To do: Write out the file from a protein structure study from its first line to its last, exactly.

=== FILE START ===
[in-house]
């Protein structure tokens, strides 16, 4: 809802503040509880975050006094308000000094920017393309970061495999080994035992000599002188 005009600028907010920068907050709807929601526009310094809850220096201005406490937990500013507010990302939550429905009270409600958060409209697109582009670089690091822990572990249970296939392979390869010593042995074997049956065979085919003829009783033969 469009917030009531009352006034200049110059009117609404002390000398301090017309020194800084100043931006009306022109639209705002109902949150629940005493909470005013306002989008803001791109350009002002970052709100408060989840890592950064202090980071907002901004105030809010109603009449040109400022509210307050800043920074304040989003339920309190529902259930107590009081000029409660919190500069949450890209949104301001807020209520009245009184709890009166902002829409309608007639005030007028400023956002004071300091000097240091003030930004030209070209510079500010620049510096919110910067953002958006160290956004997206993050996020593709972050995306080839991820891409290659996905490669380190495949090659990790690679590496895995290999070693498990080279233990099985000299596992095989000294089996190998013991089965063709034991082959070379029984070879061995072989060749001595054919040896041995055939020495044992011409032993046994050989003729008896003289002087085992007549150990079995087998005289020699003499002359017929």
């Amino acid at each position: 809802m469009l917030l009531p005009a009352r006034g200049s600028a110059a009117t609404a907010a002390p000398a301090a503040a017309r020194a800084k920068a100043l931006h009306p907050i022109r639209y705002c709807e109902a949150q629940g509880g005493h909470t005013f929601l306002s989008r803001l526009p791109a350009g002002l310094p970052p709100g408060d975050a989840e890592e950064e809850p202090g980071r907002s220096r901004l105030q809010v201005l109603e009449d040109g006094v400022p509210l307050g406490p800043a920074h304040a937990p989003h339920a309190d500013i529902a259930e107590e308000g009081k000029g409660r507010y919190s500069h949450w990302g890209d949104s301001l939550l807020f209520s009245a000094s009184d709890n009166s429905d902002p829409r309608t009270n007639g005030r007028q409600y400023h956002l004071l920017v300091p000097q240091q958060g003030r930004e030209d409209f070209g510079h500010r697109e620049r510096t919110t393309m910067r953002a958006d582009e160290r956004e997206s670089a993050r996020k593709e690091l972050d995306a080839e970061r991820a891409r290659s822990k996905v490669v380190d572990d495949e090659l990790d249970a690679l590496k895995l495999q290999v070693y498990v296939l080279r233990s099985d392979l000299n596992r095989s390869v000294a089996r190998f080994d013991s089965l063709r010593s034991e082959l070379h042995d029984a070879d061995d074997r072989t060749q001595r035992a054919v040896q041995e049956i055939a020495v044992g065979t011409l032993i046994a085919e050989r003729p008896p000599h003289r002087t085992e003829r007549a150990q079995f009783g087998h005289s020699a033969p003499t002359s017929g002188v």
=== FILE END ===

[in-house]
């Protein structure tokens, strides 16, 4: 809802503040509880975050006094308000000094920017393309970061495999080994035992000599002188 005009600028907010920068907050709807929601526009310094809850220096201005406490937990500013507010990302939550429905009270409600958060409209697109582009670089690091822990572990249970296939392979390869010593042995074997049956065979085919003829009783033969 469009917030009531009352006034200049110059009117609404002390000398301090017309020194800084100043931006009306022109639209705002109902949150629940005493909470005013306002989008803001791109350009002002970052709100408060989840890592950064202090980071907002901004105030809010109603009449040109400022509210307050800043920074304040989003339920309190529902259930107590009081000029409660919190500069949450890209949104301001807020209520009245009184709890009166902002829409309608007639005030007028400023956002004071300091000097240091003030930004030209070209510079500010620049510096919110910067953002958006160290956004997206993050996020593709972050995306080839991820891409290659996905490669380190495949090659990790690679590496895995290999070693498990080279233990099985000299596992095989000294089996190998013991089965063709034991082959070379029984070879061995072989060749001595054919040896041995055939020495044992011409032993046994050989003729008896003289002087085992007549150990079995087998005289020699003499002359017929």
């Amino acid at each position: 809802m469009l917030l009531p005009a009352r006034g200049s600028a110059a009117t609404a907010a002390p000398a301090a503040a017309r020194a800084k920068a100043l931006h009306p907050i022109r639209y705002c709807e109902a949150q629940g509880g005493h909470t005013f929601l306002s989008r803001l526009p791109a350009g002002l310094p970052p709100g408060d975050a989840e890592e950064e809850p202090g980071r907002s220096r901004l105030q809010v201005l109603e009449d040109g006094v400022p509210l307050g406490p800043a920074h304040a937990p989003h339920a309190d500013i529902a259930e107590e308000g009081k000029g409660r507010y919190s500069h949450w990302g890209d949104s301001l939550l807020f209520s009245a000094s009184d709890n009166s429905d902002p829409r309608t009270n007639g005030r007028q409600y400023h956002l004071l920017v300091p000097q240091q958060g003030r930004e030209d409209f070209g510079h500010r697109e620049r510096t919110t393309m910067r953002a958006d582009e160290r956004e997206s670089a993050r996020k593709e690091l972050d995306a080839e970061r991820a891409r290659s822990k996905v490669v380190d572990d495949e090659l990790d249970a690679l590496k895995l495999q290999v070693y498990v296939l080279r233990s099985d392979l000299n596992r095989s390869v000294a089996r190998f080994d013991s089965l063709r010593s034991e082959l070379h042995d029984a070879d061995d074997r072989t060749q001595r035992a054919v040896q041995e049956i055939a020495v044992g065979t011409l032993i046994a085919e050989r003729p008896p000599h003289r002087t085992e003829r007549a150990q079995f009783g087998h005289s020699a033969p003499t002359s017929g002188v």